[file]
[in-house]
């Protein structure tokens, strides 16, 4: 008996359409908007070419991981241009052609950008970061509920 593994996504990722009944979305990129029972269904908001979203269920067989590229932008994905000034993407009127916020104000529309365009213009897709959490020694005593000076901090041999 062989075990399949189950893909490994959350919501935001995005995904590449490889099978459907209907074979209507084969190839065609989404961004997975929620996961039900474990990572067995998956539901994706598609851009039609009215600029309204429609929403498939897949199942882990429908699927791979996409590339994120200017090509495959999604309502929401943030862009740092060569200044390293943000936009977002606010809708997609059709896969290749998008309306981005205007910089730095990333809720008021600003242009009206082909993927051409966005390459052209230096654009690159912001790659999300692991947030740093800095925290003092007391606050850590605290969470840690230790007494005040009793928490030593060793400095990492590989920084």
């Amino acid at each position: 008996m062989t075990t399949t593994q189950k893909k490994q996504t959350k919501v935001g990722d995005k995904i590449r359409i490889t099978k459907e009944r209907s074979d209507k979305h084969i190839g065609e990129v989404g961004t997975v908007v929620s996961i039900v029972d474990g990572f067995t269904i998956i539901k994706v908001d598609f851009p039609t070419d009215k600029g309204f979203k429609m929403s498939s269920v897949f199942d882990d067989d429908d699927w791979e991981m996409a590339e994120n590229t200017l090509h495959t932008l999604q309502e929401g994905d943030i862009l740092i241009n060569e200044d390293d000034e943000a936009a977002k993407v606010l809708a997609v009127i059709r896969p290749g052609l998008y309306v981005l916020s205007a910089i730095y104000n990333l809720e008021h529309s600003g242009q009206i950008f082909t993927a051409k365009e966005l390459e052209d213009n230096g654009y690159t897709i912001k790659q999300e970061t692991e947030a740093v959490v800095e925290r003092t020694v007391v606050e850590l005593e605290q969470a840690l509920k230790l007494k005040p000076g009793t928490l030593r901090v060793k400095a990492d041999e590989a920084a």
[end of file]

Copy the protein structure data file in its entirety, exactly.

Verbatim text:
[in-house]
């Protein structure tokens, strides 16, 4: 008996359409908007070419991981241009052609950008970061509920 593994996504990722009944979305990129029972269904908001979203269920067989590229932008994905000034993407009127916020104000529309365009213009897709959490020694005593000076901090041999 062989075990399949189950893909490994959350919501935001995005995904590449490889099978459907209907074979209507084969190839065609989404961004997975929620996961039900474990990572067995998956539901994706598609851009039609009215600029309204429609929403498939897949199942882990429908699927791979996409590339994120200017090509495959999604309502929401943030862009740092060569200044390293943000936009977002606010809708997609059709896969290749998008309306981005205007910089730095990333809720008021600003242009009206082909993927051409966005390459052209230096654009690159912001790659999300692991947030740093800095925290003092007391606050850590605290969470840690230790007494005040009793928490030593060793400095990492590989920084």
């Amino acid at each position: 008996m062989t075990t399949t593994q189950k893909k490994q996504t959350k919501v935001g990722d995005k995904i590449r359409i490889t099978k459907e009944r209907s074979d209507k979305h084969i190839g065609e990129v989404g961004t997975v908007v929620s996961i039900v029972d474990g990572f067995t269904i998956i539901k994706v908001d598609f851009p039609t070419d009215k600029g309204f979203k429609m929403s498939s269920v897949f199942d882990d067989d429908d699927w791979e991981m996409a590339e994120n590229t200017l090509h495959t932008l999604q309502e929401g994905d943030i862009l740092i241009n060569e200044d390293d000034e943000a936009a977002k993407v606010l809708a997609v009127i059709r896969p290749g052609l998008y309306v981005l916020s205007a910089i730095y104000n990333l809720e008021h529309s600003g242009q009206i950008f082909t993927a051409k365009e966005l390459e052209d213009n230096g654009y690159t897709i912001k790659q999300e970061t692991e947030a740093v959490v800095e925290r003092t020694v007391v606050e850590l005593e605290q969470a840690l509920k230790l007494k005040p000076g009793t928490l030593r901090v060793k400095a990492d041999e590989a920084a």